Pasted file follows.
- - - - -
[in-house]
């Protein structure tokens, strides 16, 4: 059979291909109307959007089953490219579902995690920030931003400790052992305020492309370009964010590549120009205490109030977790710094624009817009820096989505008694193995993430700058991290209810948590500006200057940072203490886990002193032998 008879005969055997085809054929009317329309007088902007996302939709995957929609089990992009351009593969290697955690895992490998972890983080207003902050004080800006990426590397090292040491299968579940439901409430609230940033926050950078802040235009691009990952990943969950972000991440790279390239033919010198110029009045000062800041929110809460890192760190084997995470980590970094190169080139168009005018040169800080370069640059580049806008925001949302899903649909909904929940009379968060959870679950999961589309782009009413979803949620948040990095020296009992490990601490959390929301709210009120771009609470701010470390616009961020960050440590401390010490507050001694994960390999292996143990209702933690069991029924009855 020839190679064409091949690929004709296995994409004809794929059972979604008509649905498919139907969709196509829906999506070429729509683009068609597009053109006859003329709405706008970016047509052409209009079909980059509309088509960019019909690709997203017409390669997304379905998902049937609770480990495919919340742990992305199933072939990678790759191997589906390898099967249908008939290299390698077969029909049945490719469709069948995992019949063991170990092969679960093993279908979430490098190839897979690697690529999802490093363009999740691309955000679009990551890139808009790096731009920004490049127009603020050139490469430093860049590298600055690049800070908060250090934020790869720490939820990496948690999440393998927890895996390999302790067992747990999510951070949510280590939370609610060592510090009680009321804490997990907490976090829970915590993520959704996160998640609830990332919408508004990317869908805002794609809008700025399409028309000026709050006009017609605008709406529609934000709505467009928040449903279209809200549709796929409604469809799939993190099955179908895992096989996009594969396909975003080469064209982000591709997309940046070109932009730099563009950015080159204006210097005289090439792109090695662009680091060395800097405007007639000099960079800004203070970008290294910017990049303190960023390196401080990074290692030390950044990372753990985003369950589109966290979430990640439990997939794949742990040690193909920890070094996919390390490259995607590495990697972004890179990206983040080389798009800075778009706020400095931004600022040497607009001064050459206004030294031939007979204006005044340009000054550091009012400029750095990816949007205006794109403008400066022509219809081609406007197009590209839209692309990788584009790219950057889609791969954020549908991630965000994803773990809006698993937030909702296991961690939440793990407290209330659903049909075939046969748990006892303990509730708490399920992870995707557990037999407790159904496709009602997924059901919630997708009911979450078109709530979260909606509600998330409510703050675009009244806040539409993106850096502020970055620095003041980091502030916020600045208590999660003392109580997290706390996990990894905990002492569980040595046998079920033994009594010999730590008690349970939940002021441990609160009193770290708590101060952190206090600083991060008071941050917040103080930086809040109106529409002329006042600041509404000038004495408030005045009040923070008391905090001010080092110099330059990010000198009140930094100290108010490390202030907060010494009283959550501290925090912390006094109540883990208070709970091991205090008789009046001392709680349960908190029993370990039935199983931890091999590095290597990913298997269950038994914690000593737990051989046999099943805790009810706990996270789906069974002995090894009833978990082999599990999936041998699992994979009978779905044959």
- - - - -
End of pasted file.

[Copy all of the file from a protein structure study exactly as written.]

[in-house]
């Protein structure tokens, strides 16, 4: 059979291909109307959007089953490219579902995690920030931003400790052992305020492309370009964010590549120009205490109030977790710094624009817009820096989505008694193995993430700058991290209810948590500006200057940072203490886990002193032998 008879005969055997085809054929009317329309007088902007996302939709995957929609089990992009351009593969290697955690895992490998972890983080207003902050004080800006990426590397090292040491299968579940439901409430609230940033926050950078802040235009691009990952990943969950972000991440790279390239033919010198110029009045000062800041929110809460890192760190084997995470980590970094190169080139168009005018040169800080370069640059580049806008925001949302899903649909909904929940009379968060959870679950999961589309782009009413979803949620948040990095020296009992490990601490959390929301709210009120771009609470701010470390616009961020960050440590401390010490507050001694994960390999292996143990209702933690069991029924009855 020839190679064409091949690929004709296995994409004809794929059972979604008509649905498919139907969709196509829906999506070429729509683009068609597009053109006859003329709405706008970016047509052409209009079909980059509309088509960019019909690709997203017409390669997304379905998902049937609770480990495919919340742990992305199933072939990678790759191997589906390898099967249908008939290299390698077969029909049945490719469709069948995992019949063991170990092969679960093993279908979430490098190839897979690697690529999802490093363009999740691309955000679009990551890139808009790096731009920004490049127009603020050139490469430093860049590298600055690049800070908060250090934020790869720490939820990496948690999440393998927890895996390999302790067992747990999510951070949510280590939370609610060592510090009680009321804490997990907490976090829970915590993520959704996160998640609830990332919408508004990317869908805002794609809008700025399409028309000026709050006009017609605008709406529609934000709505467009928040449903279209809200549709796929409604469809799939993190099955179908895992096989996009594969396909975003080469064209982000591709997309940046070109932009730099563009950015080159204006210097005289090439792109090695662009680091060395800097405007007639000099960079800004203070970008290294910017990049303190960023390196401080990074290692030390950044990372753990985003369950589109966290979430990640439990997939794949742990040690193909920890070094996919390390490259995607590495990697972004890179990206983040080389798009800075778009706020400095931004600022040497607009001064050459206004030294031939007979204006005044340009000054550091009012400029750095990816949007205006794109403008400066022509219809081609406007197009590209839209692309990788584009790219950057889609791969954020549908991630965000994803773990809006698993937030909702296991961690939440793990407290209330659903049909075939046969748990006892303990509730708490399920992870995707557990037999407790159904496709009602997924059901919630997708009911979450078109709530979260909606509600998330409510703050675009009244806040539409993106850096502020970055620095003041980091502030916020600045208590999660003392109580997290706390996990990894905990002492569980040595046998079920033994009594010999730590008690349970939940002021441990609160009193770290708590101060952190206090600083991060008071941050917040103080930086809040109106529409002329006042600041509404000038004495408030005045009040923070008391905090001010080092110099330059990010000198009140930094100290108010490390202030907060010494009283959550501290925090912390006094109540883990208070709970091991205090008789009046001392709680349960908190029993370990039935199983931890091999590095290597990913298997269950038994914690000593737990051989046999099943805790009810706990996270789906069974002995090894009833978990082999599990999936041998699992994979009978779905044959």